Thinking, Fast and Slow

Thinking, Fast and Slow

Review Thinking, Fast and Slow

by DANIEL KAHNEMAN

Description

Finance meets psychology in this groundbreaking book that takes us to rationalities of the mind and introduces us to two pillars that fundamentally affect the way our logic functions. Based on the author’s in-depth assessment, everyone has two psychological systems that function according to specifics. The first system is known to be rapid, intuitive, and emotional, while the second one counters the initial by functioning slower, straightforward, and rational. The implications of overconfidence to corporate techniques, the ambiguity of what may give us satisfaction, and the cognitive biases that sway our decisions can all be attributed to these systems as they hold proper command to our judgments and decisions. 

Poking readers straight to mind, Thinking, Fast and Slow exposes how our own cognition can be the most advantageous asset in the same manner that it can betray us. This rationalizes the complexities of the minds and how to deal and potentially utilize the benefits of slow thinking properly. Generally, this book provides a very practical and eye-opening insight about cognitive functions that sway our corporate and personal undertakings. More so, it enumerates methods on how to utilize different strategies to arm against the mental setbacks that often hinder us from picking an ideal decision. 

About the Author

Daniel Kahneman is a renowned psychologist with a specialization in psychological judgments and decision-making. In line with this, he also specializes in behavioral economics that landed him the 2002 Nobel Memorial Prize in Economic Sciences. Some of his most laudable research involves those that question human cognitive present in modern economic theory. With his associates, he successfully theorized a principle that concerns common human errors embedded from heuristics and biases, all while proposing another theory called prospect theory.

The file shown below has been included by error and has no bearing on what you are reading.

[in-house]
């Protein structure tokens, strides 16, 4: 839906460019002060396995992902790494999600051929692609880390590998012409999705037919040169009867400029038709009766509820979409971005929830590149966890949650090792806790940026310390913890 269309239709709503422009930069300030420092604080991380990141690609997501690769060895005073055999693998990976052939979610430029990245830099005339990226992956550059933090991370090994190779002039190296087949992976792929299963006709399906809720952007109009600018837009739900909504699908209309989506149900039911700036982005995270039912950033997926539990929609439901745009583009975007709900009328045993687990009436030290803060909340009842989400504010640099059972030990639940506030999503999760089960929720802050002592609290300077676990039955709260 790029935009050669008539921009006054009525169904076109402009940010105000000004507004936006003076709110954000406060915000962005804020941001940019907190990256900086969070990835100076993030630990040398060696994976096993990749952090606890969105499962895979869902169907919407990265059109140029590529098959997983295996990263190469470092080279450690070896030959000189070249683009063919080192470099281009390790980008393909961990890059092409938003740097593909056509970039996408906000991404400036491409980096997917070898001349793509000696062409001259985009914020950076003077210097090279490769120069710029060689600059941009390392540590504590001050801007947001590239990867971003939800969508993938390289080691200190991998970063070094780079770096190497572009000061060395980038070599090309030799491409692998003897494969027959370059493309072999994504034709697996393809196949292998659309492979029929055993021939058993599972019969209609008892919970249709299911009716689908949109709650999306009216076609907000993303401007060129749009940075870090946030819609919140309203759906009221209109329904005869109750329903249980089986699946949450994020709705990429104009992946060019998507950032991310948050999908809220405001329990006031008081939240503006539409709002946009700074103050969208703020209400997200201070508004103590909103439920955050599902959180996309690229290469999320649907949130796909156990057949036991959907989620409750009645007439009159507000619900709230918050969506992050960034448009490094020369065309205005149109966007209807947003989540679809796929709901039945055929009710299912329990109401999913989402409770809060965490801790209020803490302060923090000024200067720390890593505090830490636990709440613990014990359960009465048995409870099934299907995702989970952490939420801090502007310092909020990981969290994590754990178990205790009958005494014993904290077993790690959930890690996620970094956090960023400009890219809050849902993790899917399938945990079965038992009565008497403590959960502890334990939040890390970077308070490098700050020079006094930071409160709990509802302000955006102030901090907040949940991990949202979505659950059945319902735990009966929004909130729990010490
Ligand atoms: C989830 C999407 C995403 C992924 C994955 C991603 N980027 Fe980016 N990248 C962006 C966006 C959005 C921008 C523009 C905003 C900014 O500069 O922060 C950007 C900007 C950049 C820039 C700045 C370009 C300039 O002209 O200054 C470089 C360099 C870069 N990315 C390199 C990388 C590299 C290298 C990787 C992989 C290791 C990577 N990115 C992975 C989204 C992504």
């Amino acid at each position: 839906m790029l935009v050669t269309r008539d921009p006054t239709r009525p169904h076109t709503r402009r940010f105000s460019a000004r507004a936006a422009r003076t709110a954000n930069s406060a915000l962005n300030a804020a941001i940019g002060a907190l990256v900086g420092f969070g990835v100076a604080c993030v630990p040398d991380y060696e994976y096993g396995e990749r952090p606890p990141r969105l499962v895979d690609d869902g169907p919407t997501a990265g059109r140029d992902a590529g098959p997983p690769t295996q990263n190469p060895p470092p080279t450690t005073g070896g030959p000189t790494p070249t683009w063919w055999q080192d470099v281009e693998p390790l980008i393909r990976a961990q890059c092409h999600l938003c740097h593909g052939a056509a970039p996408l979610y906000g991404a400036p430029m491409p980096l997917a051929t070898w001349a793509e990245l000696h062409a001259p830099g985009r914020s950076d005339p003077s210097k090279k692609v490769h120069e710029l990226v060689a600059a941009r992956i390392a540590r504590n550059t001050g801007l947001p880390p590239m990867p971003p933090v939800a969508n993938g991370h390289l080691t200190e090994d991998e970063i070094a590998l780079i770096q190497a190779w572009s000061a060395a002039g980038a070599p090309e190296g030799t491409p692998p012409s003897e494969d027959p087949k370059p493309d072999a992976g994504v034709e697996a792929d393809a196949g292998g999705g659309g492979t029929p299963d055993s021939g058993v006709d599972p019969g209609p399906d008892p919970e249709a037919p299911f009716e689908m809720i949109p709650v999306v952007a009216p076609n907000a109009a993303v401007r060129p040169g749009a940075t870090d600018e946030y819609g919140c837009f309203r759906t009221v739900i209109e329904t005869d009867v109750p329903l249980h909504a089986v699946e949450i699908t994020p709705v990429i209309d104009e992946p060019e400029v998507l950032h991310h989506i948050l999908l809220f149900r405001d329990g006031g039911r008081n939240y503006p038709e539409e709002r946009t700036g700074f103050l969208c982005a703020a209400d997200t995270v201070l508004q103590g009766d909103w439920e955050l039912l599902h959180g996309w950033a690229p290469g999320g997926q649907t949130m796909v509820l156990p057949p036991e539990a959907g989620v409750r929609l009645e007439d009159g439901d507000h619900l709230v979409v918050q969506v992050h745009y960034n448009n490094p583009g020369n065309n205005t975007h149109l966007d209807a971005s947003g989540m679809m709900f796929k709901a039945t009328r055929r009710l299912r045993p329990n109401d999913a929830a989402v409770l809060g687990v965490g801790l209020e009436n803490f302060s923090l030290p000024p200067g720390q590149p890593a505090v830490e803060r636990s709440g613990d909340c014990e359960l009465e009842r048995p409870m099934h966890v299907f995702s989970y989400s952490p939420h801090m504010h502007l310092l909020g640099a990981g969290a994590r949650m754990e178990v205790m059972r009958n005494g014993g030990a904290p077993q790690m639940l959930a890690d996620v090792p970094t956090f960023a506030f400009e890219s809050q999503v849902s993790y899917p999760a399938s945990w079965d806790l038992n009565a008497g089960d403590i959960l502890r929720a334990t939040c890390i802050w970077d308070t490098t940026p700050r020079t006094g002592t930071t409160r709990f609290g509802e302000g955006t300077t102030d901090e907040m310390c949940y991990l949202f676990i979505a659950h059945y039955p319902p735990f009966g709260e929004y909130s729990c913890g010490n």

Table of Contents 

INTRODUCTION

PART 1. TWO SYSTEMS 

  1. The Characters of the Story
  2. Attention and Effort
  3. The Lazy Controller
  4. The Associative Machine
  5. Cognitive Ease
  6. Norms, Surprises, and Causes
  7. A Machine for Jumping to Conclusions
  8. How Judgments Happen
  9. Answering an Easier Question

PART 2. HEURISTICS AND BIASES

  1. The Law of Small Numbers
  2. Anchors
  3. The Science of Availability
  4. Availability, Emotion, and Risk
  5. Tom W’s Specialty
  6.  Linda: Less is More
  7. Causes Trump Statistics
  8. Regression to the Mean 
  9. Taming Intuitive Predictions

PART 3. OVERCONFIDENCE

  1. The Illusion of Understanding
  2. The Illusion of Validity
  3. Intuitions vs. Formulas
  4. Expert Intuition: When Can We Trust It?
  5. The Outside View
  6. The Engine of Capitalism

PART 4. CHOICES

  1. Bernoulli’s Errors
  2. Prospect Theory
  3. The Endowment Effect
  4. Bad Events
  5. The Fourfold Pattern
  6. Rare Events 
  7. Risk Policies 
  8. Keeping Score
  9. Reversals
  10. Frames and Reality

PART 5. TWO SELVES

  1. Two Selves
  2. Life as a Story
  3. Experienced Well-Being
  4. Thinking About Life

CONCLUSIONS

APPENDIX A: Judgment Under Uncertainty

APPENDIX B: Choices, Values, and Frames

NOTES

ACKNOWLEDGMENTS 

INDEX